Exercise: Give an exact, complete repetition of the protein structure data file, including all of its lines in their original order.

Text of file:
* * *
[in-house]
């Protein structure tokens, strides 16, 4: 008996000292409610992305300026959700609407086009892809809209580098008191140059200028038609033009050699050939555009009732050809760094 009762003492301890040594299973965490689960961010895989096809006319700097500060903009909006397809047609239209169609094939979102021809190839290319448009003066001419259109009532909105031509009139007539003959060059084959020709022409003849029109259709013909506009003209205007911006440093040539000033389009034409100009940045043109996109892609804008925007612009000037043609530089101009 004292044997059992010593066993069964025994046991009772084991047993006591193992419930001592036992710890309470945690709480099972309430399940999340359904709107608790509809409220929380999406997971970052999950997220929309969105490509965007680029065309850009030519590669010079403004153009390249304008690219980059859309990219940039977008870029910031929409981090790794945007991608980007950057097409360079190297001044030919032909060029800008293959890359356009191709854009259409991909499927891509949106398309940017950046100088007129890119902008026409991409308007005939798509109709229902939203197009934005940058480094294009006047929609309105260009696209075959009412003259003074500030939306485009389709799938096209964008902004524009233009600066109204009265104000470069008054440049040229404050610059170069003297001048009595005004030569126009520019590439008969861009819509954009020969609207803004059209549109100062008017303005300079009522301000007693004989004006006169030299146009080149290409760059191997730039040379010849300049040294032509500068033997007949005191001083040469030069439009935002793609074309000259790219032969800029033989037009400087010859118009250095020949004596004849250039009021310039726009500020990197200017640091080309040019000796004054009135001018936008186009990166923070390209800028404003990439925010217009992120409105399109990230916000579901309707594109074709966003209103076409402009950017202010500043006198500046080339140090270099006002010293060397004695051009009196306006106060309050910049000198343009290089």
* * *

[in-house]
């Protein structure tokens, strides 16, 4: 008996000292409610992305300026959700609407086009892809809209580098008191140059200028038609033009050699050939555009009732050809760094 009762003492301890040594299973965490689960961010895989096809006319700097500060903009909006397809047609239209169609094939979102021809190839290319448009003066001419259109009532909105031509009139007539003959060059084959020709022409003849029109259709013909506009003209205007911006440093040539000033389009034409100009940045043109996109892609804008925007612009000037043609530089101009 004292044997059992010593066993069964025994046991009772084991047993006591193992419930001592036992710890309470945690709480099972309430399940999340359904709107608790509809409220929380999406997971970052999950997220929309969105490509965007680029065309850009030519590669010079403004153009390249304008690219980059859309990219940039977008870029910031929409981090790794945007991608980007950057097409360079190297001044030919032909060029800008293959890359356009191709854009259409991909499927891509949106398309940017950046100088007129890119902008026409991409308007005939798509109709229902939203197009934005940058480094294009006047929609309105260009696209075959009412003259003074500030939306485009389709799938096209964008902004524009233009600066109204009265104000470069008054440049040229404050610059170069003297001048009595005004030569126009520019590439008969861009819509954009020969609207803004059209549109100062008017303005300079009522301000007693004989004006006169030299146009080149290409760059191997730039040379010849300049040294032509500068033997007949005191001083040469030069439009935002793609074309000259790219032969800029033989037009400087010859118009250095020949004596004849250039009021310039726009500020990197200017640091080309040019000796004054009135001018936008186009990166923070390209800028404003990439925010217009992120409105399109990230916000579901309707594109074709966003209103076409402009950017202010500043006198500046080339140090270099006002010293060397004695051009009196306006106060309050910049000198343009290089």